Monday’s race at Talladega was an emotional one, as it came less than 24 hours after NASCAR launched an investigation into a noose found in the garage stall of Bubba Wallace, the lone Black driver on the circuit.
Wallace has been outspoken in recent weeks about the Black Lives Matter movement and pushing NASCAR to become more inclusive and welcoming, leading a successful charge for the sport to ban the confederate flag at races. There was pushback from fans, but with only 5,000 fans allowed inside the race this weekend and none of those being in the infield, whoever placed the noose in his garage as a threat was someone from within the sport.
Prior to the race, NASCAR’s drivers and teams all helped push Wallace’s car to the front of the grid on pit road, offering a show of solidarity in the face of the racist threat he received. The incident showed how much work NASCAR still has to do with regards to racism in the sport, but the public support of Wallace by NASCAR leadership and the drivers is a step in the right direction.
The race itself was a wild one, with Wallace taking the outright lead briefly in the final stage of the race and spending much of it in the top 5.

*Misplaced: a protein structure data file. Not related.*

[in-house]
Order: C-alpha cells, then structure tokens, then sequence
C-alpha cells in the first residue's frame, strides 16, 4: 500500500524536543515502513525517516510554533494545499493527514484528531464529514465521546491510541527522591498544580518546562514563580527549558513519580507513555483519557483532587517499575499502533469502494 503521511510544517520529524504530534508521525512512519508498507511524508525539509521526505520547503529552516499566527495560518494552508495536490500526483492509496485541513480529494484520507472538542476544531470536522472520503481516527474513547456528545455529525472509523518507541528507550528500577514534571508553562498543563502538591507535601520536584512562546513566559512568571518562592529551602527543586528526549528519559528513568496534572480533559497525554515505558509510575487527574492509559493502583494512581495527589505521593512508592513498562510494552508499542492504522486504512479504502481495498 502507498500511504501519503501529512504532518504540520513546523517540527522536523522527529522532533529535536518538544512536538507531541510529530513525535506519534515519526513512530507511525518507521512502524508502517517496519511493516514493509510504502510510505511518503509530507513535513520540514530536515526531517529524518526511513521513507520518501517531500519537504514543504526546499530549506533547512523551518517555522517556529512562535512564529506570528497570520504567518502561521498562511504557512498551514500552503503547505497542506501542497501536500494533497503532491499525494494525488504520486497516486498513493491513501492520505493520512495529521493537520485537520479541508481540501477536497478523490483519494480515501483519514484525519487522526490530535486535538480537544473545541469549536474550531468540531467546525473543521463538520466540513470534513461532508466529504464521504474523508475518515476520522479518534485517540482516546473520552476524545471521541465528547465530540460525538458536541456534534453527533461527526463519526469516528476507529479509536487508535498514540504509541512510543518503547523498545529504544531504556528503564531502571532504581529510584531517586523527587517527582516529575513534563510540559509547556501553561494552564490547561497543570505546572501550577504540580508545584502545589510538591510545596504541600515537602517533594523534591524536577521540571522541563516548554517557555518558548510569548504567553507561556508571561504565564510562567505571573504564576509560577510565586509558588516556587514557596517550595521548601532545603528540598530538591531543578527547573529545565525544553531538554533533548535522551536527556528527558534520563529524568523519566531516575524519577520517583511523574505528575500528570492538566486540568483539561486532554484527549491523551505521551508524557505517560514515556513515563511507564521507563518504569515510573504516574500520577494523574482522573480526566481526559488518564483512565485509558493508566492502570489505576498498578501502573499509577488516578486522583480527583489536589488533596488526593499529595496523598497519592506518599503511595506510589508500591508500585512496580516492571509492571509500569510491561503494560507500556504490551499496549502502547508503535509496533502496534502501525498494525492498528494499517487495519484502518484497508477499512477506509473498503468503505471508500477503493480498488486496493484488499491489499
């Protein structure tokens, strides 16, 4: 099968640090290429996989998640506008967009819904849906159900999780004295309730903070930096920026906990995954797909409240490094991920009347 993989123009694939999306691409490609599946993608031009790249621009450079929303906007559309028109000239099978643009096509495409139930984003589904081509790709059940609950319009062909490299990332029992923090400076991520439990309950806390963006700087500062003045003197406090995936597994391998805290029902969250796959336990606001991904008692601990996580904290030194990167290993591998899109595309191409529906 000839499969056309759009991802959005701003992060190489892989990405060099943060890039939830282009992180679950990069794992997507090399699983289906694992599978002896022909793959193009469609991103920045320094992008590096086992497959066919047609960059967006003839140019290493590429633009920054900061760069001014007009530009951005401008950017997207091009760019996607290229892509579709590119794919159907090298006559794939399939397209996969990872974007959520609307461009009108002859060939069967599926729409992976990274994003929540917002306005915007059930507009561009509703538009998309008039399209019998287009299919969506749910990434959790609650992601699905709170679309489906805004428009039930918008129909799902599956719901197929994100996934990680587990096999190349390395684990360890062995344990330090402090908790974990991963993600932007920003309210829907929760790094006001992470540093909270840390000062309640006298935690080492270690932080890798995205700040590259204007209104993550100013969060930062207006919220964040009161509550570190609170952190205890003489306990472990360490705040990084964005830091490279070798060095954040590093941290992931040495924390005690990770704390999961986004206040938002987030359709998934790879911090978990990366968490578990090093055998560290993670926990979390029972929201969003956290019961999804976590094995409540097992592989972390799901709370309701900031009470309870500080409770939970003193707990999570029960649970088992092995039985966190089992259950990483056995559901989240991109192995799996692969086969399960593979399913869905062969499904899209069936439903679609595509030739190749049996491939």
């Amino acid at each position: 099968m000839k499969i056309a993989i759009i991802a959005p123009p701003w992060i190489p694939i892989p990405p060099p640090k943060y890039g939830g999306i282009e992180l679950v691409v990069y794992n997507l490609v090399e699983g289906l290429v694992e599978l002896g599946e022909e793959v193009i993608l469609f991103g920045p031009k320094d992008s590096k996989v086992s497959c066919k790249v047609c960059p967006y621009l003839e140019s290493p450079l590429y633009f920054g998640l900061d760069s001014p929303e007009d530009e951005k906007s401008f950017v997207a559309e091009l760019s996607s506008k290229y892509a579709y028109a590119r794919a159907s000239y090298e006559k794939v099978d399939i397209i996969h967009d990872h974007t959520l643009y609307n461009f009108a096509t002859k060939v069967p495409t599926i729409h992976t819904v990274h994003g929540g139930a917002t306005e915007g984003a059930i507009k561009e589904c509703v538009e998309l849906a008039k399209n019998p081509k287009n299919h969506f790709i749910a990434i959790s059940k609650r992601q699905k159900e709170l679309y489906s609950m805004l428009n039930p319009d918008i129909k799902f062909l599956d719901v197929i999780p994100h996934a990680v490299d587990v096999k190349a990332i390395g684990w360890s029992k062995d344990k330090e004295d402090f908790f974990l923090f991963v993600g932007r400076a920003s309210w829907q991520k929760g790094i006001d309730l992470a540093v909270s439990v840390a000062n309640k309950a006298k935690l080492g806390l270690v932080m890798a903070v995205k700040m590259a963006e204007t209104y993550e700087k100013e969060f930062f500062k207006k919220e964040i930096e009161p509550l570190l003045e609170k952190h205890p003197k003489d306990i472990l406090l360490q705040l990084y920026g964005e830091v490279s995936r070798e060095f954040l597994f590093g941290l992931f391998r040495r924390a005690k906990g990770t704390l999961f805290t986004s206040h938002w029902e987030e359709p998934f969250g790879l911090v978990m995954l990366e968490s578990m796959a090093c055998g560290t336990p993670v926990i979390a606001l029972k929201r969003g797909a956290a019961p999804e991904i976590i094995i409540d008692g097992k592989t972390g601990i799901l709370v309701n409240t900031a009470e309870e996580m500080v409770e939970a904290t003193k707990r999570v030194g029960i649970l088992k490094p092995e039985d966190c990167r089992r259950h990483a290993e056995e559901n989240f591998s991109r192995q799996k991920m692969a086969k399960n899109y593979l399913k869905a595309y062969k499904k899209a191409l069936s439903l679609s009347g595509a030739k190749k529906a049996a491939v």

Unfortunately for Wallace he, like many other drivers, was short on fuel to reach the end of the race under green and a caution didn’t arrive until he’d already begun to lose position when Jimmie Johnson spun. That led to a green-white-checker overtime finish, which is always wild, especially at Talladega, and the finish lived up to the billing.
After getting through the first lap of the overtime clean — a minor miracle — the back half of the pack wrecked, but NASCAR kept things green for the leaders to fight it out. That resulted in a crazy finish, with a few cars wrecking as Ryan Blaney edged out a win by a nose and Aric Almirola finished third going backwards.
Wallace would finish 14th, a strong performance that wasn’t quite indicative of how competitive he and his 43 Chevrolet were on the day. Afterwards, the spotlight was on Wallace still, as he went to greet some of the fans that had come on a Monday afternoon to support him, many of whom were wearing Black Lives Matter t-shirts and were first time visitors to a track. Wallace noted that in his post-race interview in front of those fans, saying the sport is changing no matter what folks try, and sent a message to the person that put the noose in his garage that they can’t take away his smile.
That moment was arguably more important than the show of solidarity earlier because it shows how quickly Wallace has been able to bring more people into the sport. The pressure on Wallace to perform well on Monday was tremendous, and that he was as close as he was to a top-10 despite the fuel issues and that he led some laps and was in the mix was a spectacular showing.